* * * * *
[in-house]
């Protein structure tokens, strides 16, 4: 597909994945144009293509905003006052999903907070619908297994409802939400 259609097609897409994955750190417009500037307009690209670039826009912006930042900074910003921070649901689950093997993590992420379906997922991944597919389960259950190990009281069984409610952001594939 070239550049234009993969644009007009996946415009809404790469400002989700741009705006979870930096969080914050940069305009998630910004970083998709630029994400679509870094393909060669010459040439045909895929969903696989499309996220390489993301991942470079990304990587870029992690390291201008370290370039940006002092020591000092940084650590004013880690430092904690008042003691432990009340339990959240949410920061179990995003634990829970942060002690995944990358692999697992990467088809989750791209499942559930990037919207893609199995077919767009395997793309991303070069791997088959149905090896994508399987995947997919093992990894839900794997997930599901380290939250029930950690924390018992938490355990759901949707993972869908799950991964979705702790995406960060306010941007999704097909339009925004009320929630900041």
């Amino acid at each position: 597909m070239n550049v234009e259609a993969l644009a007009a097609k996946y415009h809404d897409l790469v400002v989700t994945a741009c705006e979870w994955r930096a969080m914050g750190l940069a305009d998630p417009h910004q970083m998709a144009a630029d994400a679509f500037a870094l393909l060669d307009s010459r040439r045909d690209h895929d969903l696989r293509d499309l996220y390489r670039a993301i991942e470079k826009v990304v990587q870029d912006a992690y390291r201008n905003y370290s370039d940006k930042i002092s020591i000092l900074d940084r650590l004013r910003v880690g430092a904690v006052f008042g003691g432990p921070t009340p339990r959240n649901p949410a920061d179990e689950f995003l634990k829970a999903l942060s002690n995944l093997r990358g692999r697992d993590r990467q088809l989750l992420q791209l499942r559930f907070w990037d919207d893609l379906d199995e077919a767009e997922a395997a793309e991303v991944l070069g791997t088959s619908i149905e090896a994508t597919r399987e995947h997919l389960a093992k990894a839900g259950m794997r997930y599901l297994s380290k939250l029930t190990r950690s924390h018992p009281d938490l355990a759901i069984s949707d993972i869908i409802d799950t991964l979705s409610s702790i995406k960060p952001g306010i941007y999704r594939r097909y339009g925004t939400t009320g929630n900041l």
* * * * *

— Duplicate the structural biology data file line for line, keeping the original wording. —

[in-house]
């Protein structure tokens, strides 16, 4: 597909994945144009293509905003006052999903907070619908297994409802939400 259609097609897409994955750190417009500037307009690209670039826009912006930042900074910003921070649901689950093997993590992420379906997922991944597919389960259950190990009281069984409610952001594939 070239550049234009993969644009007009996946415009809404790469400002989700741009705006979870930096969080914050940069305009998630910004970083998709630029994400679509870094393909060669010459040439045909895929969903696989499309996220390489993301991942470079990304990587870029992690390291201008370290370039940006002092020591000092940084650590004013880690430092904690008042003691432990009340339990959240949410920061179990995003634990829970942060002690995944990358692999697992990467088809989750791209499942559930990037919207893609199995077919767009395997793309991303070069791997088959149905090896994508399987995947997919093992990894839900794997997930599901380290939250029930950690924390018992938490355990759901949707993972869908799950991964979705702790995406960060306010941007999704097909339009925004009320929630900041």
């Amino acid at each position: 597909m070239n550049v234009e259609a993969l644009a007009a097609k996946y415009h809404d897409l790469v400002v989700t994945a741009c705006e979870w994955r930096a969080m914050g750190l940069a305009d998630p417009h910004q970083m998709a144009a630029d994400a679509f500037a870094l393909l060669d307009s010459r040439r045909d690209h895929d969903l696989r293509d499309l996220y390489r670039a993301i991942e470079k826009v990304v990587q870029d912006a992690y390291r201008n905003y370290s370039d940006k930042i002092s020591i000092l900074d940084r650590l004013r910003v880690g430092a904690v006052f008042g003691g432990p921070t009340p339990r959240n649901p949410a920061d179990e689950f995003l634990k829970a999903l942060s002690n995944l093997r990358g692999r697992d993590r990467q088809l989750l992420q791209l499942r559930f907070w990037d919207d893609l379906d199995e077919a767009e997922a395997a793309e991303v991944l070069g791997t088959s619908i149905e090896a994508t597919r399987e995947h997919l389960a093992k990894a839900g259950m794997r997930y599901l297994s380290k939250l029930t190990r950690s924390h018992p009281d938490l355990a759901i069984s949707d993972i869908i409802d799950t991964l979705s409610s702790i995406k960060p952001g306010i941007y999704r594939r097909y339009g925004t939400t009320g929630n900041l």